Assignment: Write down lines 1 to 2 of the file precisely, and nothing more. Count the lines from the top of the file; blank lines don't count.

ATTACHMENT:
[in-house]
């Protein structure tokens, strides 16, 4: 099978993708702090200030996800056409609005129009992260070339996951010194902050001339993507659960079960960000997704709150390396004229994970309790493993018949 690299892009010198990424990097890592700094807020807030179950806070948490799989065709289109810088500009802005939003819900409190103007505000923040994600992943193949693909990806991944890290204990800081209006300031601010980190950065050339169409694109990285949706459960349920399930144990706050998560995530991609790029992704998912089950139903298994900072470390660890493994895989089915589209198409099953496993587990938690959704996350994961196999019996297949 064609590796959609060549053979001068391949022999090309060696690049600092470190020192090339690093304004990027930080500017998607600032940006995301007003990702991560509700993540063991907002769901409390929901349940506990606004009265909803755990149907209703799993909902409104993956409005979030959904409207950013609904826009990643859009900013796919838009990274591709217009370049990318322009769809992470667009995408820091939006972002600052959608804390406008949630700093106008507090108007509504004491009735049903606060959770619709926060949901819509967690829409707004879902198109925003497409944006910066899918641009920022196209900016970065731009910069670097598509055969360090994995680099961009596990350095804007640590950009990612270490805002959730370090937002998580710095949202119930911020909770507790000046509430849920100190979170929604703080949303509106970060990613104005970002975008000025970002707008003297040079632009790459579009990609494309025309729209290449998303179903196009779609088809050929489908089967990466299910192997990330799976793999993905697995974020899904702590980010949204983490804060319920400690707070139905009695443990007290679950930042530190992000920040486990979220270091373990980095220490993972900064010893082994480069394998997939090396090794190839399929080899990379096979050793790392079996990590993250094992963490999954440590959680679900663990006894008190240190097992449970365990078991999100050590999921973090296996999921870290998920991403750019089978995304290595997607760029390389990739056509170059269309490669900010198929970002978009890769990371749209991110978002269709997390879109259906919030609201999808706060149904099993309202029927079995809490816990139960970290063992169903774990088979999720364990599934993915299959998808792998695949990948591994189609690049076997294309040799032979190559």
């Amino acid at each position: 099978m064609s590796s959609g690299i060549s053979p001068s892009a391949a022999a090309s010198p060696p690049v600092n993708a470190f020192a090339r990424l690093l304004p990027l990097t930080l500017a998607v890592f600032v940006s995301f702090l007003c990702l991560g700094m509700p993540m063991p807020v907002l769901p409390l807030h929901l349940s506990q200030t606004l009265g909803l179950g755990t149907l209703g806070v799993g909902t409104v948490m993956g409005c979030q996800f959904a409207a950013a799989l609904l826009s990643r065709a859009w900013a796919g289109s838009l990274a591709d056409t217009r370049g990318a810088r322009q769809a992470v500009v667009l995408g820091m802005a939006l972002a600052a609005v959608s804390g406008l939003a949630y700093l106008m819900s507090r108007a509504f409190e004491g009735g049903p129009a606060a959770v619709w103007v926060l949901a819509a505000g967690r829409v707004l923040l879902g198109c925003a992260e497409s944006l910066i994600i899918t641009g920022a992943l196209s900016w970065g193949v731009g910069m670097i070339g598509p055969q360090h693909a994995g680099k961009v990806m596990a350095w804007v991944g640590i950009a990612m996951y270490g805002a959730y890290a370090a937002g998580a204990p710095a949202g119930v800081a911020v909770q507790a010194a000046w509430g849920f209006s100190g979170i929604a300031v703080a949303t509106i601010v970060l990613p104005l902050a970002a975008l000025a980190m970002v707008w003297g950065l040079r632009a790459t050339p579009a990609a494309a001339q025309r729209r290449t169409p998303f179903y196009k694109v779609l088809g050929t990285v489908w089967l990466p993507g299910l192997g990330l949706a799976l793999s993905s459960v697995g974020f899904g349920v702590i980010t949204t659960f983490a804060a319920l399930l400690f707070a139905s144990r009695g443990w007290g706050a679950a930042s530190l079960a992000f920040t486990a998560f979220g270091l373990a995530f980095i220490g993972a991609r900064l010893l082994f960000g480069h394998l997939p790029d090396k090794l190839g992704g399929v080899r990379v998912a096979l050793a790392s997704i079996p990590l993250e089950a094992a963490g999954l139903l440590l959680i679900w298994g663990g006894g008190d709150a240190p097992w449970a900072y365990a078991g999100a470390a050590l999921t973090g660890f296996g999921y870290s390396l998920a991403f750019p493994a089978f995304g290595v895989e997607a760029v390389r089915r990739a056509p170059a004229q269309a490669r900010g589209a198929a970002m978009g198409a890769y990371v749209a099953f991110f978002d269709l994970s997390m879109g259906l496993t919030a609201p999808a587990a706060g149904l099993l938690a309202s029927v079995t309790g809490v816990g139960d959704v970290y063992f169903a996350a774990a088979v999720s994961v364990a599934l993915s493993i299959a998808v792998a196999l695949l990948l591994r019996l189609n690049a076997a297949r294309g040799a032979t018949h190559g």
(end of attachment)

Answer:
[in-house]
């Protein structure tokens, strides 16, 4: 099978993708702090200030996800056409609005129009992260070339996951010194902050001339993507659960079960960000997704709150390396004229994970309790493993018949 690299892009010198990424990097890592700094807020807030179950806070948490799989065709289109810088500009802005939003819900409190103007505000923040994600992943193949693909990806991944890290204990800081209006300031601010980190950065050339169409694109990285949706459960349920399930144990706050998560995530991609790029992704998912089950139903298994900072470390660890493994895989089915589209198409099953496993587990938690959704996350994961196999019996297949 064609590796959609060549053979001068391949022999090309060696690049600092470190020192090339690093304004990027930080500017998607600032940006995301007003990702991560509700993540063991907002769901409390929901349940506990606004009265909803755990149907209703799993909902409104993956409005979030959904409207950013609904826009990643859009900013796919838009990274591709217009370049990318322009769809992470667009995408820091939006972002600052959608804390406008949630700093106008507090108007509504004491009735049903606060959770619709926060949901819509967690829409707004879902198109925003497409944006910066899918641009920022196209900016970065731009910069670097598509055969360090994995680099961009596990350095804007640590950009990612270490805002959730370090937002998580710095949202119930911020909770507790000046509430849920100190979170929604703080949303509106970060990613104005970002975008000025970002707008003297040079632009790459579009990609494309025309729209290449998303179903196009779609088809050929489908089967990466299910192997990330799976793999993905697995974020899904702590980010949204983490804060319920400690707070139905009695443990007290679950930042530190992000920040486990979220270091373990980095220490993972900064010893082994480069394998997939090396090794190839399929080899990379096979050793790392079996990590993250094992963490999954440590959680679900663990006894008190240190097992449970365990078991999100050590999921973090296996999921870290998920991403750019089978995304290595997607760029390389990739056509170059269309490669900010198929970002978009890769990371749209991110978002269709997390879109259906919030609201999808706060149904099993309202029927079995809490816990139960970290063992169903774990088979999720364990599934993915299959998808792998695949990948591994189609690049076997294309040799032979190559």